Corrie Ponikvar, executive director of the United Way of Moffat County, pointed to a long table in her Yampa Avenue office.
Heaps of papers covered the table’s surface.
The papers, she said, are applications from area nonprofit organizations — detailed requests for a portion of funds raised by United Way during its most recent campaign.
The 2011 campaign went well, Ponikvar said. The results were announced during the United Way board’s Jan. 6 meeting.
“We raised $498,000, so we made our goal,” Ponikvar said.
The campaign exceeded its $485,000 goal for the second consecutive year. The news came as a surprise to new United Way board president Joel Sheridan.
“We kept the goal the same because with the economic conditions, we thought, ‘It’s going to be rough times ahead,’” said Sheridan, who also became board president Jan. 6 after a stint as vice president. “And, boom, we met the goal and exceeded it again.
“It’s amazing and it’s quite a tribute to this community.”
Ponikvar said roughly $100,000 of the fundraising total is donor designated, meaning donors earmarked money for specific recipients.
The remaining money, however, will be distributed among applicants.
“We base the funding of each agency on the merit of their application,” Ponikvar said.
Over the next two months, board members will decide how the money is distributed and to what groups.
First an allocation committee will meet in early February to review applications and make recommendations.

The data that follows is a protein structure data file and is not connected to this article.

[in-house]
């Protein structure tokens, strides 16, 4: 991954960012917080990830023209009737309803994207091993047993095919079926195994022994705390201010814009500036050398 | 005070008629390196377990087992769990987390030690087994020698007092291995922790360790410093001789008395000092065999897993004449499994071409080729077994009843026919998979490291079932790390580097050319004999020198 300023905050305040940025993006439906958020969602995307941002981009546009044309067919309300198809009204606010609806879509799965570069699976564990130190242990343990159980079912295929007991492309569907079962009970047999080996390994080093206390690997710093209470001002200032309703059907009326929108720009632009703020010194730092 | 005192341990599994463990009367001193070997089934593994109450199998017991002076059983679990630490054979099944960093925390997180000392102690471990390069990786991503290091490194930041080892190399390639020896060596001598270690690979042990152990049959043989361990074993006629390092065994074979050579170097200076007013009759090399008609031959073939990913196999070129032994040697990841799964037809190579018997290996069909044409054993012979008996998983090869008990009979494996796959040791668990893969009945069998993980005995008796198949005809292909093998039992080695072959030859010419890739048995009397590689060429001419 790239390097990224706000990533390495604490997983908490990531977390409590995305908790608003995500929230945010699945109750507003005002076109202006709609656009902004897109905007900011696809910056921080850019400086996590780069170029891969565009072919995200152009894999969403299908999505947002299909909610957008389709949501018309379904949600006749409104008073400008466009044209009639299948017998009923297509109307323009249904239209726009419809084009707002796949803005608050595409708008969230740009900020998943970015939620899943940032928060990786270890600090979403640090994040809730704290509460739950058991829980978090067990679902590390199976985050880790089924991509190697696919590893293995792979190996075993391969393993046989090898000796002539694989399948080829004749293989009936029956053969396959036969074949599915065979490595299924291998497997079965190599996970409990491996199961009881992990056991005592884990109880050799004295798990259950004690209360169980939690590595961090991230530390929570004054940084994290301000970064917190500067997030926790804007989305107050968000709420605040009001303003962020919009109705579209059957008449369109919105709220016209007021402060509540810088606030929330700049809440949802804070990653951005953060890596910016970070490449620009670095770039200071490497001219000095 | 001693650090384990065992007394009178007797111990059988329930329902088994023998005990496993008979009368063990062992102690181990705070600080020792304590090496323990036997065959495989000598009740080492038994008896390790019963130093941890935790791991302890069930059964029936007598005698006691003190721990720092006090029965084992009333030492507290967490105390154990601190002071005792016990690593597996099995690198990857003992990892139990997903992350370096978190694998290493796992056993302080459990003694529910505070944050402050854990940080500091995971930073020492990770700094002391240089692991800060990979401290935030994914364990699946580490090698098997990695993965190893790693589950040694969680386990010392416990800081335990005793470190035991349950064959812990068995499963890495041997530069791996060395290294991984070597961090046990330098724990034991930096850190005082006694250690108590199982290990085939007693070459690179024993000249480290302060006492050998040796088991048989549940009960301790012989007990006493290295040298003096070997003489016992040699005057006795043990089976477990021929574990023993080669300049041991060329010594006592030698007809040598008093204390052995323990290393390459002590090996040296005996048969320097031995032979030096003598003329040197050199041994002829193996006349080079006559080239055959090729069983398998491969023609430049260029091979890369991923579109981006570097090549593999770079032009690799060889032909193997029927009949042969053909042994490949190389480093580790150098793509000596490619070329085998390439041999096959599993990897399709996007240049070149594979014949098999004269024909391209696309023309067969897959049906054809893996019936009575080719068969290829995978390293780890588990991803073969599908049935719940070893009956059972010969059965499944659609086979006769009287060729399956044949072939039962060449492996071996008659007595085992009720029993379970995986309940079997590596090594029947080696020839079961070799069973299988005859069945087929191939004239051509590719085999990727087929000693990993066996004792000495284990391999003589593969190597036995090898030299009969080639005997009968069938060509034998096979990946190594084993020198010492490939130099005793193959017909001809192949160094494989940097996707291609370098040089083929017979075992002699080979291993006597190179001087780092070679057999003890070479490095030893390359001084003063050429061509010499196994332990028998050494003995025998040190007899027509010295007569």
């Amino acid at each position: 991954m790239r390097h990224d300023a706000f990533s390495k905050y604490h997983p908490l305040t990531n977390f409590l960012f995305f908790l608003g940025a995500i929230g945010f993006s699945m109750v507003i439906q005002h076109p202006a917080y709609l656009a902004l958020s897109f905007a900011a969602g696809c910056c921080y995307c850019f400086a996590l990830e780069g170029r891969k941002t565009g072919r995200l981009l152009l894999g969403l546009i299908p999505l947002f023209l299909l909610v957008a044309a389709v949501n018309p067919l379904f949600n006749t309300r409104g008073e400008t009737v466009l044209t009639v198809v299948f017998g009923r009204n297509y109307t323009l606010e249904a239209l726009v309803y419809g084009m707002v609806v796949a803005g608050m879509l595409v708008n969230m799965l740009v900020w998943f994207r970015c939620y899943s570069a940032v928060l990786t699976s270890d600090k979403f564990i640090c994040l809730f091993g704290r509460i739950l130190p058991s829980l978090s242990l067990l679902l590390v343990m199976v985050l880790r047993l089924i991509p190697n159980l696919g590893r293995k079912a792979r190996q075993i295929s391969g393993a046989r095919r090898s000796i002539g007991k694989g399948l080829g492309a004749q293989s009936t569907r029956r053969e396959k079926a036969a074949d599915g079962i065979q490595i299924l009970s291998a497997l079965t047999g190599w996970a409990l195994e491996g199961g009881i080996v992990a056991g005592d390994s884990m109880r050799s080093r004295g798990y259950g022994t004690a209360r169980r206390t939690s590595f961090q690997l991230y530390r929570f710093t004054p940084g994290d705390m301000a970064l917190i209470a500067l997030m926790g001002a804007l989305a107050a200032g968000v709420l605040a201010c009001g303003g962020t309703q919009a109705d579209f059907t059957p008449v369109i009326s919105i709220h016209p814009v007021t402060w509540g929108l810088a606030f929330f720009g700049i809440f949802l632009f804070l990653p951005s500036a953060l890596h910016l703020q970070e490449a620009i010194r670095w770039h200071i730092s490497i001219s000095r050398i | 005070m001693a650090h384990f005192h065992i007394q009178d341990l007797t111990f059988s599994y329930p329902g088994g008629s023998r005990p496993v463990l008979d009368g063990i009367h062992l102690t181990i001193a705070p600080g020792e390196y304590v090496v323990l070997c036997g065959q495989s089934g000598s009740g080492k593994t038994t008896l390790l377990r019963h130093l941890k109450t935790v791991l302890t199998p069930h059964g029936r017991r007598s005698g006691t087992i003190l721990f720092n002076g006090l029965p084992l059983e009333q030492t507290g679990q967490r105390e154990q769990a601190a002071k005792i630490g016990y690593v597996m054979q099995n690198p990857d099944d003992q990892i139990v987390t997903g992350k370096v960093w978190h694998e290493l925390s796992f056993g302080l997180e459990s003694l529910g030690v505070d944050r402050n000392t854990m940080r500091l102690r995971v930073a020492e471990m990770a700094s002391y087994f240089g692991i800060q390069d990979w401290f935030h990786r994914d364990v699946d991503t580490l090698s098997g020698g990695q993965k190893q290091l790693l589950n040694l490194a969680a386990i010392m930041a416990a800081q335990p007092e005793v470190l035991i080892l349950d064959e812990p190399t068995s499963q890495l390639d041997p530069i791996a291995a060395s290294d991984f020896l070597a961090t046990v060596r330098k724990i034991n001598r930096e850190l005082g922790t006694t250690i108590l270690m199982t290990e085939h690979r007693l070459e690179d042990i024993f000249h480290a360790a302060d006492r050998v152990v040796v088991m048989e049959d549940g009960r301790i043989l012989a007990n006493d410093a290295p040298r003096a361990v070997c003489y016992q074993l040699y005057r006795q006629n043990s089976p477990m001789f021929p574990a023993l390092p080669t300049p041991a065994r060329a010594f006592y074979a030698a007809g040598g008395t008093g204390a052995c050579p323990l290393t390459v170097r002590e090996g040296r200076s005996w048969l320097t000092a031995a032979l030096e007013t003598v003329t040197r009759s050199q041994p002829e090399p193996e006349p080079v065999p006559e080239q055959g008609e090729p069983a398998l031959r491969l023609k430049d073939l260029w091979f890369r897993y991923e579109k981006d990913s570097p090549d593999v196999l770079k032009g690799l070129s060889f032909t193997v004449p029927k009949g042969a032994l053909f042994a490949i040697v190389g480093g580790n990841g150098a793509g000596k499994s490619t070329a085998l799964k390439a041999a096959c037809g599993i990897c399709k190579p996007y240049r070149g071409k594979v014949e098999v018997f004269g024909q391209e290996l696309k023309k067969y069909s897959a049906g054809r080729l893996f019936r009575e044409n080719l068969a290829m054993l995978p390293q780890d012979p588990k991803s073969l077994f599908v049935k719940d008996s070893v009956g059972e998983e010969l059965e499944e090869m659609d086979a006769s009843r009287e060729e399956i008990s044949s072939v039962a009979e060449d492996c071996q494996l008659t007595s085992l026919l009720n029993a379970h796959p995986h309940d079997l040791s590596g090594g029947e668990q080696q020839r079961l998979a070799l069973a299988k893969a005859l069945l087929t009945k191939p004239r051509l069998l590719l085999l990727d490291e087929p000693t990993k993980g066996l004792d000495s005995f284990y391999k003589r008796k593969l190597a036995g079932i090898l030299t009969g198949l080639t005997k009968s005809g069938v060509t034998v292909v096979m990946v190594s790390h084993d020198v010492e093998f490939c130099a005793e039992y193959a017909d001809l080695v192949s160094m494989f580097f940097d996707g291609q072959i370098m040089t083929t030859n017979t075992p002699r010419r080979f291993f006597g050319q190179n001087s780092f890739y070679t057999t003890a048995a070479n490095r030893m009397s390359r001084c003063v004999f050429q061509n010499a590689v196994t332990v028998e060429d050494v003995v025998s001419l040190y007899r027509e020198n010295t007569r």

Next, in early March, the committee’s recommendations will be presented to the full board. Afterward, letters are sent to applicants.
Sheridan said the allocations committee has a tough job. He speaks from experience, having served on the committee before.
“When I was first on the allocations committee, I thought, ‘This is going to be a fun job because we have roughly a half million dollars and we can spread it around,’” he said. “Then when I got in there, I realized that even though it’s a lot of money — and an outstanding effort on the part of this community — it’s still not enough to go around.
“It tugs at you because you listen to these organizations and people are doing a lot of good things and you’d like to give them all the money you could.”
Sheridan said applications for each organization include a financial statement and a statement of goals.
Although the total amount from the fall campaign is surprising, Sheridan said the level of giving embodies Moffat County’s character.
“The community, first of all, just has an attitude of not giving up,” Sheridan said. “That’s just the hard core of this community.
“I was talking with a person from another nonprofit organization and he said, ‘You know, people don’t want to pay $25 in taxes, but they’ll donate $100 to do what they think it takes to make it right.’”
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